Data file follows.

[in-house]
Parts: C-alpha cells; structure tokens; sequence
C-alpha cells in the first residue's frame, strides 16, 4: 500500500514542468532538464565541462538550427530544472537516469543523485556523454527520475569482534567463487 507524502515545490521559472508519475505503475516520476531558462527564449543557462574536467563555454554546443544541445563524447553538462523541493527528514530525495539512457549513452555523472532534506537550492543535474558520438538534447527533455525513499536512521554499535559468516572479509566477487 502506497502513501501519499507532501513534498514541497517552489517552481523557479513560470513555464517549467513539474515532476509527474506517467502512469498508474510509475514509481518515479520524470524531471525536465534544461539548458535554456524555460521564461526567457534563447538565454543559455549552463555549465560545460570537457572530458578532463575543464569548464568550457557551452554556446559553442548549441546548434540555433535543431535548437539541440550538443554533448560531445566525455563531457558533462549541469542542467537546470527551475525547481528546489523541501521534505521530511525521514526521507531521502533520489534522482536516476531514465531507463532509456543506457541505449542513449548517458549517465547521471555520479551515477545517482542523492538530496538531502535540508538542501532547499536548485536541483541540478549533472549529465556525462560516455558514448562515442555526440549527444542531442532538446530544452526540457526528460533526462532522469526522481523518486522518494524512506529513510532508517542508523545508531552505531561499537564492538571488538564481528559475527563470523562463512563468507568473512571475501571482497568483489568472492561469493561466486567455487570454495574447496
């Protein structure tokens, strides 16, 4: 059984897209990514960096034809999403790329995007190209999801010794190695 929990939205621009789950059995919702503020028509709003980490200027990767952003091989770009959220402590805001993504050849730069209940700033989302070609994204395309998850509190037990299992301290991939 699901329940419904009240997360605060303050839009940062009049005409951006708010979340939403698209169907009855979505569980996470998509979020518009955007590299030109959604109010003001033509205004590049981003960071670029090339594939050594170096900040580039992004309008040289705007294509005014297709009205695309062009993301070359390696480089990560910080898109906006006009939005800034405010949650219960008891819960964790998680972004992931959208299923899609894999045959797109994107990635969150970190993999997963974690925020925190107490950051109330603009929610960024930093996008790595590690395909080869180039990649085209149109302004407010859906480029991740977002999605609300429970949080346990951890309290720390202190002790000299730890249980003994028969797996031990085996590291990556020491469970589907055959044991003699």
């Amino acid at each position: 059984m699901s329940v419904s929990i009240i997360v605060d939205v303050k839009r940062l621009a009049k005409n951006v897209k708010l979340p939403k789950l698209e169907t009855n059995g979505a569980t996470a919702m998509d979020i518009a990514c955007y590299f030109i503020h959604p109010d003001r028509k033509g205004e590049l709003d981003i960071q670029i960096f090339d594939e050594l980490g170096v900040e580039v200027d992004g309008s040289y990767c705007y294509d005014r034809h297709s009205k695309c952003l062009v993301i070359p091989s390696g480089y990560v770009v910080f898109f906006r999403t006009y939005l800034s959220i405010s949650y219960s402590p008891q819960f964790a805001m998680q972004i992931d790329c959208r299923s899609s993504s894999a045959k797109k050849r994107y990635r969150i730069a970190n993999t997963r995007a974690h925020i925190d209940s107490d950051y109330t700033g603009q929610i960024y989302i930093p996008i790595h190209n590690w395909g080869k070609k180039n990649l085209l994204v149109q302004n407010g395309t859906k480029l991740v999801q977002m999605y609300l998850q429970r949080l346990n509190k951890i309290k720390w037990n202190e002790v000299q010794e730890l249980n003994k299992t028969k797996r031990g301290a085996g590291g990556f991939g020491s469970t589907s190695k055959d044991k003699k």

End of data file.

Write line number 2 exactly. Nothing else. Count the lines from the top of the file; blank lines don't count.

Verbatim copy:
Parts: C-alpha cells; structure tokens; sequence